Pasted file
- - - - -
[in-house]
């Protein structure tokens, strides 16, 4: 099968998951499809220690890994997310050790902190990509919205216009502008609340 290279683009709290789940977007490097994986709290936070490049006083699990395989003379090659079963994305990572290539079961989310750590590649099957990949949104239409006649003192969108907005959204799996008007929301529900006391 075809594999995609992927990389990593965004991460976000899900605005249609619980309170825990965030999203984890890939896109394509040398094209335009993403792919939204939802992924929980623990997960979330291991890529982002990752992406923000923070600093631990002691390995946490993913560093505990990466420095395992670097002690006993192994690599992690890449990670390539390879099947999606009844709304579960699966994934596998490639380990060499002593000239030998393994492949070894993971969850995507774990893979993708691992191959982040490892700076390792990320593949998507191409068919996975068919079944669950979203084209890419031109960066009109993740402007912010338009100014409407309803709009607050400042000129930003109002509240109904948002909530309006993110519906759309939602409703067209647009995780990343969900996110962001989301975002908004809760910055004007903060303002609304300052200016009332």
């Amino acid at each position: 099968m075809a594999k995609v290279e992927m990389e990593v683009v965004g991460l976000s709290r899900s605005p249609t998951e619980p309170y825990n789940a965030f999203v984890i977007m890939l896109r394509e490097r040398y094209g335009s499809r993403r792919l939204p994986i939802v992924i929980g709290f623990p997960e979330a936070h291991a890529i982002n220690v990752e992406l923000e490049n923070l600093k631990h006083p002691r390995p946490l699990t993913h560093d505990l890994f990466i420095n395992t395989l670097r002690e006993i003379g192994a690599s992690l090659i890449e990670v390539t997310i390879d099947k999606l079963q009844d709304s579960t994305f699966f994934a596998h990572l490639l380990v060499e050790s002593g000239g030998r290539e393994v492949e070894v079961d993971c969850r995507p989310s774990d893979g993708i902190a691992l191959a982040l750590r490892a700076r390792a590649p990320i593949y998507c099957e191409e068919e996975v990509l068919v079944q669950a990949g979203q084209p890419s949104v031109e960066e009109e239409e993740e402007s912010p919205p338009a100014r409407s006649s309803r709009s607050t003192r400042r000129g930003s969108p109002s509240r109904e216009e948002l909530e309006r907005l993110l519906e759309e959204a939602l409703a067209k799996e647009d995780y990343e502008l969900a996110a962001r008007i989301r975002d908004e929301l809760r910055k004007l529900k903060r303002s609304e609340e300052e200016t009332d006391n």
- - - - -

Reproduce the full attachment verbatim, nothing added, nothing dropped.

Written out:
[in-house]
């Protein structure tokens, strides 16, 4: 099968998951499809220690890994997310050790902190990509919205216009502008609340 290279683009709290789940977007490097994986709290936070490049006083699990395989003379090659079963994305990572290539079961989310750590590649099957990949949104239409006649003192969108907005959204799996008007929301529900006391 075809594999995609992927990389990593965004991460976000899900605005249609619980309170825990965030999203984890890939896109394509040398094209335009993403792919939204939802992924929980623990997960979330291991890529982002990752992406923000923070600093631990002691390995946490993913560093505990990466420095395992670097002690006993192994690599992690890449990670390539390879099947999606009844709304579960699966994934596998490639380990060499002593000239030998393994492949070894993971969850995507774990893979993708691992191959982040490892700076390792990320593949998507191409068919996975068919079944669950979203084209890419031109960066009109993740402007912010338009100014409407309803709009607050400042000129930003109002509240109904948002909530309006993110519906759309939602409703067209647009995780990343969900996110962001989301975002908004809760910055004007903060303002609304300052200016009332």
């Amino acid at each position: 099968m075809a594999k995609v290279e992927m990389e990593v683009v965004g991460l976000s709290r899900s605005p249609t998951e619980p309170y825990n789940a965030f999203v984890i977007m890939l896109r394509e490097r040398y094209g335009s499809r993403r792919l939204p994986i939802v992924i929980g709290f623990p997960e979330a936070h291991a890529i982002n220690v990752e992406l923000e490049n923070l600093k631990h006083p002691r390995p946490l699990t993913h560093d505990l890994f990466i420095n395992t395989l670097r002690e006993i003379g192994a690599s992690l090659i890449e990670v390539t997310i390879d099947k999606l079963q009844d709304s579960t994305f699966f994934a596998h990572l490639l380990v060499e050790s002593g000239g030998r290539e393994v492949e070894v079961d993971c969850r995507p989310s774990d893979g993708i902190a691992l191959a982040l750590r490892a700076r390792a590649p990320i593949y998507c099957e191409e068919e996975v990509l068919v079944q669950a990949g979203q084209p890419s949104v031109e960066e009109e239409e993740e402007s912010p919205p338009a100014r409407s006649s309803r709009s607050t003192r400042r000129g930003s969108p109002s509240r109904e216009e948002l909530e309006r907005l993110l519906e759309e959204a939602l409703a067209k799996e647009d995780y990343e502008l969900a996110a962001r008007i989301r975002d908004e929301l809760r910055k004007l529900k903060r303002s609304e609340e300052e200016t009332d006391n």